“The supplements question is the one question that I hate within my role,” UKA anti-doping education officer David Walsh said In an interview with UK-based Athletics Weekly.
“It’s the only question that I can’t give a definite answer to. And I hate not being able to give a definite answer.”
In such an environment Walsh said schemes like the UK-based HFL Sport Science 'Informed Sport' programme offered some piece of mind to athletes, where company’s paid to have batch samples tested. If they passed they could apply a certified logo to their products.
But LGC-owned HFL voluntarily gave up its World Anti-Doping Agency (WADA) accreditation in 2007 as WADA forbids third party testers taking payment from supplement manufacturers.
Jamaica’s Powell pleaded innocence and passed the buck for his doping control fail to contaminated food supplements, a position that has been used by athletes with varying rates of success (usually low) over the years.
Contamination with steroids and stimulants and other substances does occur in food and sports supplements – as it does in any sector of the food industry, but the sports category often gains more attention than most due to the extreme scrutiny afforded to elite athlete bodily inputs by anti-doping authorities.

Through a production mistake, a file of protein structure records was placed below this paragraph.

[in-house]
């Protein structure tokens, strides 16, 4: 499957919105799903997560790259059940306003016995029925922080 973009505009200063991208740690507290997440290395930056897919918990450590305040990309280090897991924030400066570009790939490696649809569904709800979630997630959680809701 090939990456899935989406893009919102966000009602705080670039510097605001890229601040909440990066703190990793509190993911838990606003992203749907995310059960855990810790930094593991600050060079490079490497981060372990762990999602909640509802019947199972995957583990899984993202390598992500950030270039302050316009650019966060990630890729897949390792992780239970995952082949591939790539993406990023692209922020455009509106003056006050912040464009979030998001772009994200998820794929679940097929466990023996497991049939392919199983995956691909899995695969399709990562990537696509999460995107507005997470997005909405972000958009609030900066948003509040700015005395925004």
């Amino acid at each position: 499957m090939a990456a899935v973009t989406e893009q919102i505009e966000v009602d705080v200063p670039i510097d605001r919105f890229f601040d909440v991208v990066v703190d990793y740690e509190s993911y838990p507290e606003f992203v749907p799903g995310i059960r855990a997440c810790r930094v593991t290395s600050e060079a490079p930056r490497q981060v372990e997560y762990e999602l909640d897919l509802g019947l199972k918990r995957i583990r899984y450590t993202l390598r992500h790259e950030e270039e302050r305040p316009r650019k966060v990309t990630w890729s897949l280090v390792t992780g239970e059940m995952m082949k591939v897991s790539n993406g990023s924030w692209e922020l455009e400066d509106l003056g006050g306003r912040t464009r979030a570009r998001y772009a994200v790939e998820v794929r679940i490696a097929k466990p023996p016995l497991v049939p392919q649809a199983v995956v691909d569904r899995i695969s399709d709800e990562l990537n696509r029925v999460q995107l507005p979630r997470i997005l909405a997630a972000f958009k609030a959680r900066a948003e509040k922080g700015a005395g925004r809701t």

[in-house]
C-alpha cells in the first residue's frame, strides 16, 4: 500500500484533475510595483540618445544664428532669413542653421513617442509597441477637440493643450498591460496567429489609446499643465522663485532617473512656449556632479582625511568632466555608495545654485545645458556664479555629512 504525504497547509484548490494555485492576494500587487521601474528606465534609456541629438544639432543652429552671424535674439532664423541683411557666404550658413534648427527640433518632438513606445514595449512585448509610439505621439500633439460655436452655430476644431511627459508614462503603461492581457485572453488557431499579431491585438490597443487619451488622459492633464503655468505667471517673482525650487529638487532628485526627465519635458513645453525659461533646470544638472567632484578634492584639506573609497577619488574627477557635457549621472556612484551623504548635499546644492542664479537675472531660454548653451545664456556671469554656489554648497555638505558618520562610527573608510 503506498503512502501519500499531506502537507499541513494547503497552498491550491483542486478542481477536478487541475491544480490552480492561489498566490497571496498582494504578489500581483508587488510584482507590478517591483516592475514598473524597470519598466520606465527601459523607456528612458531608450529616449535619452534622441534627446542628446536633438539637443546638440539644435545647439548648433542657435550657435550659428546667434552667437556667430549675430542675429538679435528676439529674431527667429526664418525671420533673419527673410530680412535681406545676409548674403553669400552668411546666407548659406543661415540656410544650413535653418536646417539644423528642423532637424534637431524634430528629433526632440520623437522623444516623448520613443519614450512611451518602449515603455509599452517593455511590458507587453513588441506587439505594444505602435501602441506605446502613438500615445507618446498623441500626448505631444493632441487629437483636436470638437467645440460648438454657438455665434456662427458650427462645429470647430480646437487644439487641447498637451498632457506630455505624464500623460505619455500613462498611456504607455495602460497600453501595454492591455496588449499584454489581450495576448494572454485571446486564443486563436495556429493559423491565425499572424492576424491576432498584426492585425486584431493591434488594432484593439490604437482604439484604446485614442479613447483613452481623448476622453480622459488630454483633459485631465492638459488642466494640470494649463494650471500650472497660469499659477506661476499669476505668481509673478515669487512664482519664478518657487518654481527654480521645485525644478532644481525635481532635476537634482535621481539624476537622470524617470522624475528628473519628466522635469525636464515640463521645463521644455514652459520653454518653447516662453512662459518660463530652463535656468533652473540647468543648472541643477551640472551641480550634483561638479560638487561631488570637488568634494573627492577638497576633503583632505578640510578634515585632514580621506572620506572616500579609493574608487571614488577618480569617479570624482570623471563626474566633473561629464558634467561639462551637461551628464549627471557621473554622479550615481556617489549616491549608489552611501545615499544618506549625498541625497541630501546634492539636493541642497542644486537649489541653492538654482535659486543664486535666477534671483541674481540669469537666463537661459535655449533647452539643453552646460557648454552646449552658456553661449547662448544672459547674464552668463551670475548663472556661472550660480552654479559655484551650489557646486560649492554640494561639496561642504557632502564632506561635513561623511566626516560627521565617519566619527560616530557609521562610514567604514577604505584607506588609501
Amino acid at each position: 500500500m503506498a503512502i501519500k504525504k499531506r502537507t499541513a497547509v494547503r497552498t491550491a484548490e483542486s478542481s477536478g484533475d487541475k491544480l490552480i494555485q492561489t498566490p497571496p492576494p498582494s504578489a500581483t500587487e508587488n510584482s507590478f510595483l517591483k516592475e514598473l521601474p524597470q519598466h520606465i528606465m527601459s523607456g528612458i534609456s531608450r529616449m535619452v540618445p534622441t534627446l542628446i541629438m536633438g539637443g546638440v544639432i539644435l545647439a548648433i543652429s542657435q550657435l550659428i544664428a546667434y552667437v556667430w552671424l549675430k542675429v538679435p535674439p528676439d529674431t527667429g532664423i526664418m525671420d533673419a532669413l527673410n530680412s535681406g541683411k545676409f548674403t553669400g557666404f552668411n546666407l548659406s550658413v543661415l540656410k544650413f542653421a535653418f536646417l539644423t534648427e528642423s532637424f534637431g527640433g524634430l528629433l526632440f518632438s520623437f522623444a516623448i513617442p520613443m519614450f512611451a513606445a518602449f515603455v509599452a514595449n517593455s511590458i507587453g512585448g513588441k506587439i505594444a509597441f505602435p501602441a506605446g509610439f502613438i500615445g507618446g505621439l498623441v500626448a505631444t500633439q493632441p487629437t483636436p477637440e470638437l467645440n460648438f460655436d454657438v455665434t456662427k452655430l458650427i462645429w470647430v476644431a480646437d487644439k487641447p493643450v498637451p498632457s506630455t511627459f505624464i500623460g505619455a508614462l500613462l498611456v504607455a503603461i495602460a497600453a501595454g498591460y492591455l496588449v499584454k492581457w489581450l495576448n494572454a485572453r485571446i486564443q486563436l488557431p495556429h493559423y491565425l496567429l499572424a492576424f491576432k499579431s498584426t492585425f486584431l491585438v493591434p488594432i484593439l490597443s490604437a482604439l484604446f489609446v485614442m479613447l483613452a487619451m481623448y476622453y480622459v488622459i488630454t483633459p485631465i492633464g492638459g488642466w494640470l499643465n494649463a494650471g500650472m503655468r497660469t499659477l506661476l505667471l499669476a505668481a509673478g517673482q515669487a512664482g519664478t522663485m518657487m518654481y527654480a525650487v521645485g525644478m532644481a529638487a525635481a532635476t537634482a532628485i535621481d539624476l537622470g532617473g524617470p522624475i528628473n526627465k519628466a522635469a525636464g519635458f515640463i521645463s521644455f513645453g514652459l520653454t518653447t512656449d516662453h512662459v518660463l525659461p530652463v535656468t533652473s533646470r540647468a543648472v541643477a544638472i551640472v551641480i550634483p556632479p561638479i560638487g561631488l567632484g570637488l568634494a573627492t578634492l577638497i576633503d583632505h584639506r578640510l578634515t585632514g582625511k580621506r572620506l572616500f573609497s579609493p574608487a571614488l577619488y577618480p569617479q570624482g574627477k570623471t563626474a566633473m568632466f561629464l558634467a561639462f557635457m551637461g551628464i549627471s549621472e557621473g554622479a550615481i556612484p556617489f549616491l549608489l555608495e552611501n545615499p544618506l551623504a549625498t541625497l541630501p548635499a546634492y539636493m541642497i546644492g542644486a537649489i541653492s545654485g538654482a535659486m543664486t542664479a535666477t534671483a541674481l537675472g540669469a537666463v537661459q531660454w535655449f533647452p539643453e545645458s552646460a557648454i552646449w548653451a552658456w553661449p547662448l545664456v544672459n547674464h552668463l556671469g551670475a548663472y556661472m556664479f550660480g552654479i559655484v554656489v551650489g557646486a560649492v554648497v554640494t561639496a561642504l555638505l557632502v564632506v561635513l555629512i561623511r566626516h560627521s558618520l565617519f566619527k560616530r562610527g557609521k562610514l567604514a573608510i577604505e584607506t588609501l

“With supplements you can’t give 100% guarantees,” Walsh said.
“This is simply because if you look at the WADA list it says ‘this substance, this substance and similar substances’, so that leaves it open for anything else that has been developed.”
“And if you’re testing for a range of banned substances within a supplement, if there’s something out there that you don’t know about – and that you’re not testing for – then you can’t say that the supplement is 100% clean. You can say that it’s tested for this list and nothing’s been found, but that doesn’t mean it’s 100% clean, which is a tricky place to be.”
The European Specialist Sports Nutrition Alliance (ESSNA) defended the sector saying, "the fact is that the quality of sports nutrition products is even more rigorously controlled than that of ordinary foodstuffs.”
A recent HFL survey of 114 samples from 12 major brands across Europe found 11 were contaminated.
Late last year the UK Medicines and Healthcare products Regulatory Agency (MHRA) told mostly online retailers to remove 84 sports nutrition products its tests showed to be contaminated with steroids, stimulants and hormones after it targeted the sector.